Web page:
You’ve been spending hours working out in the gym, combining circuit training with high-intensity training. And you’ve been at it for months now. But why does it seem you’re not getting the results you want? Why aren’t you getting leaner and building more muscles? Maybe it’s your diet?
After a long, strenuous workout, what your muscles need is to repair and refuel so they can recover from all of the exertion they went through. And what do they need? REAL FOOD. Just make sure you know how to choose the right kind.
If you ask the experts, they would tell you that nutrition is the most important ingredient in achieving the body you want, even more important than the workout itself. You see, nutrition is part of the training program as opposed to what many people believe in. It’s not just an option nor an addition. It is, in fact, the most essential part.
So, what are the best post-workout snacks? When do you need it and when do you not? Find out here.
When You DON’T Need One
It’s not every time you stop exercising that you need to munch on something right away to aid your muscle repair. It varies on the kind of workout you’ve had and how long you’ve been at it for.
For example, you did just a casual walk for 30 minutes or did some light exercises that didn’t really elevate your heart rate, holding out until your next meal is perfectly fine. After these workouts, you don’t need to worry about snacking as often as possible.
When You DO Need One
Any intense activity like rowing, cycling, running, or a cross training workout would require some serious refuelling within 20 to 30 minutes post workout as that’s when the muscles get to absorb the glucose into the cells the most. Always keep something in your bag to snack on. An energy bar, a pice of fruit or some nuts can always come in handy for a quick fix.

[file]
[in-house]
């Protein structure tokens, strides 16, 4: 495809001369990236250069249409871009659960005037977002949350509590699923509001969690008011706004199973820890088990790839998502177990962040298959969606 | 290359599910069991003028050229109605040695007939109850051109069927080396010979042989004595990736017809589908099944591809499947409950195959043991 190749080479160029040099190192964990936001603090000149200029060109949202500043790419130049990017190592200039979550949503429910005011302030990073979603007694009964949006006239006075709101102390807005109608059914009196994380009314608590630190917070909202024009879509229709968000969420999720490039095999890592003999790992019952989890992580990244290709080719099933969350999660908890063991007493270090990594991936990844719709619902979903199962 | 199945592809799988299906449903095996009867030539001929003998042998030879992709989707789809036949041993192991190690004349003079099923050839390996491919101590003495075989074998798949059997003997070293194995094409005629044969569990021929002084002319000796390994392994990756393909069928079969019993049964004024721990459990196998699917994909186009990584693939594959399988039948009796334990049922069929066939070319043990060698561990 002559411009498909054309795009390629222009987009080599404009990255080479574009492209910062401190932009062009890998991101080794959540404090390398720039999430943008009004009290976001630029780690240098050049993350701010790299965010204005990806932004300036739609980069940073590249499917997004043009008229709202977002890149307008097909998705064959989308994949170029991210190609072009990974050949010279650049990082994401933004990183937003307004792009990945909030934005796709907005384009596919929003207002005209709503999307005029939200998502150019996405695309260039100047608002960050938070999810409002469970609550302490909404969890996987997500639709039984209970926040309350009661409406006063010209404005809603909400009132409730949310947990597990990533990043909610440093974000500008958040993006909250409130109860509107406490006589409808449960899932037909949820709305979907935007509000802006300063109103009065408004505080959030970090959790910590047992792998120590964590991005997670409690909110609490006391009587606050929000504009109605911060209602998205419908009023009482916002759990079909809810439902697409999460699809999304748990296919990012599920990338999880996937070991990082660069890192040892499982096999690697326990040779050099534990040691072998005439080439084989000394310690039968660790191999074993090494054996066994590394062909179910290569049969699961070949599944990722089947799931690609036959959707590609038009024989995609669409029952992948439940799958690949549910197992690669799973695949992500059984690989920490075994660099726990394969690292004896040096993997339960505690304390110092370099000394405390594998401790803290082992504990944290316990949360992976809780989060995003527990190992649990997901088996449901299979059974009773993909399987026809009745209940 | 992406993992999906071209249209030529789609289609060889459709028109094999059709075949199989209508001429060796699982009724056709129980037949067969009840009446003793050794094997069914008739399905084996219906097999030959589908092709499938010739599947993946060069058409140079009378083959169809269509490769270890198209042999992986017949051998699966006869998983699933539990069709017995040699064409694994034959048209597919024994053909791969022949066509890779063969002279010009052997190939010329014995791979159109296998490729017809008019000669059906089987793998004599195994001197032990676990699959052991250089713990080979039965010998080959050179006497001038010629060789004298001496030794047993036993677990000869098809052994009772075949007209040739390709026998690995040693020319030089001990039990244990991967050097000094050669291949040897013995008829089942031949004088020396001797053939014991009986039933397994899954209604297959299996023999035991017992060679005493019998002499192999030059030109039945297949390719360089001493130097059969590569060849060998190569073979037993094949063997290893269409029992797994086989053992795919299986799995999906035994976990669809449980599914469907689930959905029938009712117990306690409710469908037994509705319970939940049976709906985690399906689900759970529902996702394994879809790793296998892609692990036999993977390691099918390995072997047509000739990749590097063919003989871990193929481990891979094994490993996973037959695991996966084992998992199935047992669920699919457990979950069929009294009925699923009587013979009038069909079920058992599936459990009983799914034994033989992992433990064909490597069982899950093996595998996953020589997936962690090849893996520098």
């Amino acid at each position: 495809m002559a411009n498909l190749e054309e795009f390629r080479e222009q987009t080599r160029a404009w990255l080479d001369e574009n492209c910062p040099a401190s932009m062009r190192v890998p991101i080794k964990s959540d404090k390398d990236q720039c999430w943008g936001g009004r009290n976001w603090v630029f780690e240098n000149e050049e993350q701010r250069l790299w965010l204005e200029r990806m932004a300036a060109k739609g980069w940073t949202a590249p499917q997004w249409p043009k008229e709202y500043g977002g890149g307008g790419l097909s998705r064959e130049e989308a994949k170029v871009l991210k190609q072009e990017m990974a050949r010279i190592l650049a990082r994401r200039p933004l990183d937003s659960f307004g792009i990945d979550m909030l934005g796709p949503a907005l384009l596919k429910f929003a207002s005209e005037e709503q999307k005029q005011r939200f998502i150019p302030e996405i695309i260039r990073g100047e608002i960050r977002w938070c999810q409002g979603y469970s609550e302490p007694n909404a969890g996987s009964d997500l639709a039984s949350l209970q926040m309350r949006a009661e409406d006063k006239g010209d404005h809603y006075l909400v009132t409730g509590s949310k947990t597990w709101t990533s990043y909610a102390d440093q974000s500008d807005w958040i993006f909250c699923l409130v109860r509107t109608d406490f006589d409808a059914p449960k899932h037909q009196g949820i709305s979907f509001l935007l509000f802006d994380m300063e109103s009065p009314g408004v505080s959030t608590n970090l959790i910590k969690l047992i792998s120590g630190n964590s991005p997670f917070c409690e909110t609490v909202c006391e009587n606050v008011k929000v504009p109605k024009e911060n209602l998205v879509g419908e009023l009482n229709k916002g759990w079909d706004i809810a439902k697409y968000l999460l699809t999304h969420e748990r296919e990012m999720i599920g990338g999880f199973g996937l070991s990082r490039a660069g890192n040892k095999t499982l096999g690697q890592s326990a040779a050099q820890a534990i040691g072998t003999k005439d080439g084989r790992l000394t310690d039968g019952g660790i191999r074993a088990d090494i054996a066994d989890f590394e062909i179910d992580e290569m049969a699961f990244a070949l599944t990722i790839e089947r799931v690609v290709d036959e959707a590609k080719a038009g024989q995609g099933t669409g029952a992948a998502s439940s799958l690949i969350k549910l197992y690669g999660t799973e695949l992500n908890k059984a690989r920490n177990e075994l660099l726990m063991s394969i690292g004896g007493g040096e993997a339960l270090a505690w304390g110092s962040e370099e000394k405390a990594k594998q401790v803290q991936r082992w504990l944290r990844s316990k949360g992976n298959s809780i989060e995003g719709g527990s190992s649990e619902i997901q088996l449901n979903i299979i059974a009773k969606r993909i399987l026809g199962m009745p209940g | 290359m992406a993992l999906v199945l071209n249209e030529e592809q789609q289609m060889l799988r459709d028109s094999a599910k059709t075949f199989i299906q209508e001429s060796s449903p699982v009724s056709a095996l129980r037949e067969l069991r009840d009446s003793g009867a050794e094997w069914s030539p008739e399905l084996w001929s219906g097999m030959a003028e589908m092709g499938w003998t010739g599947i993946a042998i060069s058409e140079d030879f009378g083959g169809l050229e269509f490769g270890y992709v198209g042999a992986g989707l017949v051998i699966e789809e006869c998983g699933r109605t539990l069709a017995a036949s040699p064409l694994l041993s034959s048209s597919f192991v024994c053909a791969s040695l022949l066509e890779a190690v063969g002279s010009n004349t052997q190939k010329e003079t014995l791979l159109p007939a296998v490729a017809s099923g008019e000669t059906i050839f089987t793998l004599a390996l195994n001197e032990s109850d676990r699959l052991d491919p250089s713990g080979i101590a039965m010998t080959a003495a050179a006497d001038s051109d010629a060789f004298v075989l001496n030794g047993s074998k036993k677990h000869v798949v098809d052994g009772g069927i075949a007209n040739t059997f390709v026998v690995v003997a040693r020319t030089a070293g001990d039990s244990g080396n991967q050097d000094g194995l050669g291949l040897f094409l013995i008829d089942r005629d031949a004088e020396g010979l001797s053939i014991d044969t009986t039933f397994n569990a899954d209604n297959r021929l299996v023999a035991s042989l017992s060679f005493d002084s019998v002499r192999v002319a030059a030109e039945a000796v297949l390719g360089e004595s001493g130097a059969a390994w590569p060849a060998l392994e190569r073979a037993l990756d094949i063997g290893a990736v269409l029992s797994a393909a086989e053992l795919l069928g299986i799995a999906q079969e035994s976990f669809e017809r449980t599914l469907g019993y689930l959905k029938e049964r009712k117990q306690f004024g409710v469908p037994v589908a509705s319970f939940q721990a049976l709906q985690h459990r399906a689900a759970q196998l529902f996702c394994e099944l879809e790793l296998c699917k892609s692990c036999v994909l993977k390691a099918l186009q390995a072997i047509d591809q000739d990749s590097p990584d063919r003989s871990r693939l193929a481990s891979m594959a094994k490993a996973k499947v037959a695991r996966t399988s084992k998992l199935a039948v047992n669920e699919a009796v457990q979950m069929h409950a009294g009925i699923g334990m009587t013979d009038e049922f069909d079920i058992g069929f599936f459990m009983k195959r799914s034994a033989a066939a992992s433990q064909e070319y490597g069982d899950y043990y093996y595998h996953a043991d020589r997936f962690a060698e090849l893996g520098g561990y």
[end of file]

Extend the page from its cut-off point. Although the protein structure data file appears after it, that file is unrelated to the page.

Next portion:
If you’re one for morning workouts, a full breakfast is a must after your morning sweat routine. A good breakfast will keep you from unnecessary snacking and prevent you from binge eating on your next meal.
The Best Post-Workout Snacks
There are two key macronutrients your body needs for your muscles to grow: protein and carbohydrates. Determining how much of these macronutrients you need will depend on how intense your workout has been. Nevertheless, you will still need carbohydrates to refuel glycogen, a polysaccharide of glucose that provides energy to your muscles so it could move. Your muscles are always going to need it whatever exercise you do.
Ideally, you try to eat 0.5 grams of carbohydrates per kilogram of your body weight within half an hour to an hour after exercising and add 1.5 grams per kilogram of your body weight within two hours. Best sources are bread, potatoes, rice, quinoa, oats and fruits. For protein, try to get 10 to 15 grams within one hour after exercise. The best sources of protein are eggs, milk, meat, seeds and nuts.
Some prefer to cut down on their calorie intake. If you’re planning to do so, stick to 500 for every meal and 200 for snacks. Take note that both protein and carbohydrates have four calories per gram. If you need something for grab-and-go, have a yogurt smoothie, some fruit or nuts.